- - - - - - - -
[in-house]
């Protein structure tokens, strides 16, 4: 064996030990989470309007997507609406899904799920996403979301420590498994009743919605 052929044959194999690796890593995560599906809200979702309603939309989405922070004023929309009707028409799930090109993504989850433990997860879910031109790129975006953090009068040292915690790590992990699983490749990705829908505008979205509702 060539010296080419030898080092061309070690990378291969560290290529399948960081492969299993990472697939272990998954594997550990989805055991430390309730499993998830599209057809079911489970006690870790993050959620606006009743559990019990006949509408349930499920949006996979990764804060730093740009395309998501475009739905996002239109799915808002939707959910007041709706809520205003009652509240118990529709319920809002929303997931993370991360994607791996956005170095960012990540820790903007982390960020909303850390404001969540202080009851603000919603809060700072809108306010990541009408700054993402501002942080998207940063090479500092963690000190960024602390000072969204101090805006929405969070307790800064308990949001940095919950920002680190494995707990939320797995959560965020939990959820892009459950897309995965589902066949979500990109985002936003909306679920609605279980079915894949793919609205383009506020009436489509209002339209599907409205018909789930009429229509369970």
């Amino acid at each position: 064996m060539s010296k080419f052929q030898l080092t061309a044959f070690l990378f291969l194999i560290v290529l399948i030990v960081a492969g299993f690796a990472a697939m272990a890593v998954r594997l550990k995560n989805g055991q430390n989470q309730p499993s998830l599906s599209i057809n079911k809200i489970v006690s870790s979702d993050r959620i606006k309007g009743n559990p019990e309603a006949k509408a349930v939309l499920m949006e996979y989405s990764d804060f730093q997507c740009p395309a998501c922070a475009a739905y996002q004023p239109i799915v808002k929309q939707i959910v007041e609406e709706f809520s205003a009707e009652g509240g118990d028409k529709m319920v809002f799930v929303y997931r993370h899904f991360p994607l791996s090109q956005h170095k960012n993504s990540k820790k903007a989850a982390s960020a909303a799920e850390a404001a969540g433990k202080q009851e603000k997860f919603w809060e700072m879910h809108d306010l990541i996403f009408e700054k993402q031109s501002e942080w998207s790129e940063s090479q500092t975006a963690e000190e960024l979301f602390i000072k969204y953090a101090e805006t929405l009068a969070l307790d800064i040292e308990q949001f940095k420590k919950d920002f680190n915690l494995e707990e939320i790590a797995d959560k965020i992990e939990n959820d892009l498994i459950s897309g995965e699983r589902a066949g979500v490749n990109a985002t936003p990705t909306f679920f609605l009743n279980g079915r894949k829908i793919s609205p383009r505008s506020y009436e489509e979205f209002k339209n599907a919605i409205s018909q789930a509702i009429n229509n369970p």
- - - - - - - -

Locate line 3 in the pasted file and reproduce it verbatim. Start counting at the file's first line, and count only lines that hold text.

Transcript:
């Amino acid at each position: 064996m060539s010296k080419f052929q030898l080092t061309a044959f070690l990378f291969l194999i560290v290529l399948i030990v960081a492969g299993f690796a990472a697939m272990a890593v998954r594997l550990k995560n989805g055991q430390n989470q309730p499993s998830l599906s599209i057809n079911k809200i489970v006690s870790s979702d993050r959620i606006k309007g009743n559990p019990e309603a006949k509408a349930v939309l499920m949006e996979y989405s990764d804060f730093q997507c740009p395309a998501c922070a475009a739905y996002q004023p239109i799915v808002k929309q939707i959910v007041e609406e709706f809520s205003a009707e009652g509240g118990d028409k529709m319920v809002f799930v929303y997931r993370h899904f991360p994607l791996s090109q956005h170095k960012n993504s990540k820790k903007a989850a982390s960020a909303a799920e850390a404001a969540g433990k202080q009851e603000k997860f919603w809060e700072m879910h809108d306010l990541i996403f009408e700054k993402q031109s501002e942080w998207s790129e940063s090479q500092t975006a963690e000190e960024l979301f602390i000072k969204y953090a101090e805006t929405l009068a969070l307790d800064i040292e308990q949001f940095k420590k919950d920002f680190n915690l494995e707990e939320i790590a797995d959560k965020i992990e939990n959820d892009l498994i459950s897309g995965e699983r589902a066949g979500v490749n990109a985002t936003p990705t909306f679920f609605l009743n279980g079915r894949k829908i793919s609205p383009r505008s506020y009436e489509e979205f209002k339209n599907a919605i409205s018909q789930a509702i009429n229509n369970p």